Given the rare mention of church by Jesus here, I have decided to talk today about the nature of our church -- how it differs from the church of the past, and what this might suggest about our current mission.

Church gatherings these days in Borderlands, as in many parts of Canada, are usually modest in size. And I am quite fine with that. I enjoy our gatherings. I appreciate each and everyone who comes through our doors. And I hope that everyone who does so gains even a little of what I gain from leading worship services here in Coronach, Rockglen and Fife Lake.

But sometimes our services are not small. Twice last week, we had large gatherings. The first was a wedding on August 13th in Coronach between Amanda Vancuren and Jerrod Bartlett. 130 people squeezed into the sanctuary and about 20 more spilled down the steps and onto the sidewalk.

Later in the week, I ran into a woman at the Post Office who had been at the ceremony, and she said that I must have enjoyed having a full church for a change. She added that she herself didn't attend church anymore nor did any of her family or friends.

The second large service was the funeral of Norman Travland on Wednesday. More than 250 people came to the Elks Hall in Coronach. I was impressed by the turnout not least because of the small size of the town.

So, large numbers of us sometimes do still come to worship services, especially when they include a baptism, wedding, or funeral -- the famous trio of "hatching, matching, and dispatching." But where have the days gone when our Sunday schools, choirs, evening classes, and social groups burst at the seams each week and when most respectable people attended Sunday worship at least 40 times a year?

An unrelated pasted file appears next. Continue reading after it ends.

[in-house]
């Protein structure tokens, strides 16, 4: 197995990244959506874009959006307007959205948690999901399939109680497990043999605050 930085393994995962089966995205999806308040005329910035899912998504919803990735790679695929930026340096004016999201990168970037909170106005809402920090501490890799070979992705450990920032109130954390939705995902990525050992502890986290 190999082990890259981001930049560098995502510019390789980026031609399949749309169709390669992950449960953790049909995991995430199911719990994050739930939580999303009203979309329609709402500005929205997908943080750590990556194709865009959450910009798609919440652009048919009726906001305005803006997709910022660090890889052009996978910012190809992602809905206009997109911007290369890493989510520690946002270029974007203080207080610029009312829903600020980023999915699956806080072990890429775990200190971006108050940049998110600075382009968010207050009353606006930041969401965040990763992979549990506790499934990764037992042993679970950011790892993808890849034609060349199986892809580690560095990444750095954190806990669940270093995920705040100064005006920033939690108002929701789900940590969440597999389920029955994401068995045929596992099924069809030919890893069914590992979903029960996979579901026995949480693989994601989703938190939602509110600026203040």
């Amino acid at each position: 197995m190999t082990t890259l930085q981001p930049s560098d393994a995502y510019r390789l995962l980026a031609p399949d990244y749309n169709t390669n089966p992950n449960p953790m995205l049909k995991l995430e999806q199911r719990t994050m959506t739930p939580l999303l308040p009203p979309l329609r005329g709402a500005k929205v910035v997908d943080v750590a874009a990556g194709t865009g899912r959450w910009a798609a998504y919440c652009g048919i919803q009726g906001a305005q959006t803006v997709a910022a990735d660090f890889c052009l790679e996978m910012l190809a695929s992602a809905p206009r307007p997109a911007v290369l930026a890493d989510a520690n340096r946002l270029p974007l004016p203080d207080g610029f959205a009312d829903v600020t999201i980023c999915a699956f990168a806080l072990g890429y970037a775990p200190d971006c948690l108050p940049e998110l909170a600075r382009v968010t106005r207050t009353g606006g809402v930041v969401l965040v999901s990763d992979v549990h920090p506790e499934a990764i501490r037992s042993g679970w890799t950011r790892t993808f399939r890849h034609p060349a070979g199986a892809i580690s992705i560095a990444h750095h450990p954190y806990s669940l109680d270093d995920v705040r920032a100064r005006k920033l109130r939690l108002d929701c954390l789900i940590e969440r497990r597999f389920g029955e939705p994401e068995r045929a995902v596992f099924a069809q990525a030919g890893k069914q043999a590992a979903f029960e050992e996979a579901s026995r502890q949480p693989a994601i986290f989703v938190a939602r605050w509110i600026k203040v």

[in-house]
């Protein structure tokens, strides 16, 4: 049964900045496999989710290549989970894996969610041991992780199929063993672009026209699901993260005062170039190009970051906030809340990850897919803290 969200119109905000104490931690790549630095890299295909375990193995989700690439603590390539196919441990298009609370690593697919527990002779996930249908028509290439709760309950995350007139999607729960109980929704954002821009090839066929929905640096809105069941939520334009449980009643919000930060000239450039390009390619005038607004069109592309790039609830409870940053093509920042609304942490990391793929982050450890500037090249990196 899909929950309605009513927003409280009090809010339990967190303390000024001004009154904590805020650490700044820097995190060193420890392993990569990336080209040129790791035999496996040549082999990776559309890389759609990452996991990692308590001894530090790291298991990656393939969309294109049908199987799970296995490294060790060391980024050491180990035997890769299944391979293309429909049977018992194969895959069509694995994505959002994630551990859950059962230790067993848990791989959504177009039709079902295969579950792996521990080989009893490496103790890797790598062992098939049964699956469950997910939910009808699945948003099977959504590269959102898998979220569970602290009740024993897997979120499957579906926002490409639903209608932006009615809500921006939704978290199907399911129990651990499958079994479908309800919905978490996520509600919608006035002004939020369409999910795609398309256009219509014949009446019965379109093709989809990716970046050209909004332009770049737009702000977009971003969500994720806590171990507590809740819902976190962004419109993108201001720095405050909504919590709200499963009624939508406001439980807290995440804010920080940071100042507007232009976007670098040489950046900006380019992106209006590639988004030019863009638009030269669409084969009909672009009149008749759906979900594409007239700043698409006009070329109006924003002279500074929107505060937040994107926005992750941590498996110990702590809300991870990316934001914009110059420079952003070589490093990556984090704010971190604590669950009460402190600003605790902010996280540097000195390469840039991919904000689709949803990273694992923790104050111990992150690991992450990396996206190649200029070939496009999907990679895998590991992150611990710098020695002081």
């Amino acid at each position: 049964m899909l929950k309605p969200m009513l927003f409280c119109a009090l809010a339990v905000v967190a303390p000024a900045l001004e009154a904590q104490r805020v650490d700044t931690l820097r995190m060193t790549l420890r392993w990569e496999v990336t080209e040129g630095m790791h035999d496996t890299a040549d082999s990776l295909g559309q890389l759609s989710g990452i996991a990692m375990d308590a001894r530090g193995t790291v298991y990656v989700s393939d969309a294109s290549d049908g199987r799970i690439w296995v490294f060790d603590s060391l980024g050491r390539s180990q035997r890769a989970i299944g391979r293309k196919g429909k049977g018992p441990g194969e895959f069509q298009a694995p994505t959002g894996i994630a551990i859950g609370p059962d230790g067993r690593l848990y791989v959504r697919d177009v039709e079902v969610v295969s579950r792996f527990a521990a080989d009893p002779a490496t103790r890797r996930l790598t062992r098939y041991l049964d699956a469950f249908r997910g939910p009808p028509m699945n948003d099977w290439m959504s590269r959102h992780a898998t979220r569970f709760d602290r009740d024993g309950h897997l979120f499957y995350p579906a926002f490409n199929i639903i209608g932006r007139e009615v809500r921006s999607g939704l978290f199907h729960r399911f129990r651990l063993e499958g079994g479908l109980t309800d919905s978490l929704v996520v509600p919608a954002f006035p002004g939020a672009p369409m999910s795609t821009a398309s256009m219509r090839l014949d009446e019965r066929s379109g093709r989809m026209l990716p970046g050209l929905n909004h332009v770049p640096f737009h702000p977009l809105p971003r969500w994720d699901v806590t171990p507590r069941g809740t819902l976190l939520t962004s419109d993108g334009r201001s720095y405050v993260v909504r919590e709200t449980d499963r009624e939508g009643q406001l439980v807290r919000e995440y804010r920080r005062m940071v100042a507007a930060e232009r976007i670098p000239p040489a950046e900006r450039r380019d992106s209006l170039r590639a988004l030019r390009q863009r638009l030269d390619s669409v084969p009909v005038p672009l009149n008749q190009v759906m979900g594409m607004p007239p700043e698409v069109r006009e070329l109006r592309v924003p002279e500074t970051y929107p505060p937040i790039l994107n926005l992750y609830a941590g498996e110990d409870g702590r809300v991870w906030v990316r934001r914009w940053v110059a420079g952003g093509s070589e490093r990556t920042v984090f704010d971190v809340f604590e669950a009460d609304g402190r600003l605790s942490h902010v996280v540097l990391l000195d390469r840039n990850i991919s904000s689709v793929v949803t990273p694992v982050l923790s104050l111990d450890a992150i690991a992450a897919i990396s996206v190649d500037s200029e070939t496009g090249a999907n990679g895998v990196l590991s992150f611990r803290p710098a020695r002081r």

These thoughts sometimes come to my mind as I walk by the bordered-up church building around the corner from the manse in Coronach or drive by an abandoned church in Rockglen. It also feels strange to me to know that I am the only paid minister living in Coronach. In the last few years, both the Lutheran and Alliance church have lost their pastors and have not yet replaced them.

I am glad that there is one other paid clergy person in the region -- Father Andrew, who returned last weekend to Rockglen from Poland. Jane Clark introduced me to Father Andrew when we were all at the Burning Hills restaurant on Thursday and I look forward to getting to know him better and to joint work with the Catholic and other churches in the area.

While we were having lunch, Jane also told me that when she was growing up, there used to be seven active churches in Coronach each with a paid minister. This fact helps to underline that the role of the Christian church has changed a lot within our lifetimes.